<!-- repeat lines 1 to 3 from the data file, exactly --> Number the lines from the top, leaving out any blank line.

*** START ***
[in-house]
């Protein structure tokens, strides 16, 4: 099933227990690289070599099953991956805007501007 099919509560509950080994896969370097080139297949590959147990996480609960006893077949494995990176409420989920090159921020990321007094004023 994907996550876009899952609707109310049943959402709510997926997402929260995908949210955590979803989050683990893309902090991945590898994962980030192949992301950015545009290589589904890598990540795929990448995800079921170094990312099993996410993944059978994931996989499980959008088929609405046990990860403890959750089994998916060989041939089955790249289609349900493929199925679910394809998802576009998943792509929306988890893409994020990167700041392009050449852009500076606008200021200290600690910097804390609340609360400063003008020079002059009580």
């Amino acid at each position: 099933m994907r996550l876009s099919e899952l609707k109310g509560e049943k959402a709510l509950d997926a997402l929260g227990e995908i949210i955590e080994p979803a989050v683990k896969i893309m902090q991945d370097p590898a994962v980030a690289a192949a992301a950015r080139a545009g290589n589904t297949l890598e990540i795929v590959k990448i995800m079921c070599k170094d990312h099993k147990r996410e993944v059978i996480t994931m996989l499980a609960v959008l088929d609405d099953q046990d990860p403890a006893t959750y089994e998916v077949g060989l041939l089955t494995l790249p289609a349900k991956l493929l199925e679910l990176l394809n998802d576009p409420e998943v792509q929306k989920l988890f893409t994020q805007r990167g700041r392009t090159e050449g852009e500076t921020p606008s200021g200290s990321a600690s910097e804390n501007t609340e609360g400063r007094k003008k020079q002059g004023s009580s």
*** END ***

[in-house]
């Protein structure tokens, strides 16, 4: 099933227990690289070599099953991956805007501007 099919509560509950080994896969370097080139297949590959147990996480609960006893077949494995990176409420989920090159921020990321007094004023 994907996550876009899952609707109310049943959402709510997926997402929260995908949210955590979803989050683990893309902090991945590898994962980030192949992301950015545009290589589904890598990540795929990448995800079921170094990312099993996410993944059978994931996989499980959008088929609405046990990860403890959750089994998916060989041939089955790249289609349900493929199925679910394809998802576009998943792509929306988890893409994020990167700041392009050449852009500076606008200021200290600690910097804390609340609360400063003008020079002059009580």
């Amino acid at each position: 099933m994907r996550l876009s099919e899952l609707k109310g509560e049943k959402a709510l509950d997926a997402l929260g227990e995908i949210i955590e080994p979803a989050v683990k896969i893309m902090q991945d370097p590898a994962v980030a690289a192949a992301a950015r080139a545009g290589n589904t297949l890598e990540i795929v590959k990448i995800m079921c070599k170094d990312h099993k147990r996410e993944v059978i996480t994931m996989l499980a609960v959008l088929d609405d099953q046990d990860p403890a006893t959750y089994e998916v077949g060989l041939l089955t494995l790249p289609a349900k991956l493929l199925e679910l990176l394809n998802d576009p409420e998943v792509q929306k989920l988890f893409t994020q805007r990167g700041r392009t090159e050449g852009e500076t921020p606008s200021g200290s990321a600690s910097e804390n501007t609340e609360g400063r007094k003008k020079q002059g004023s009580s």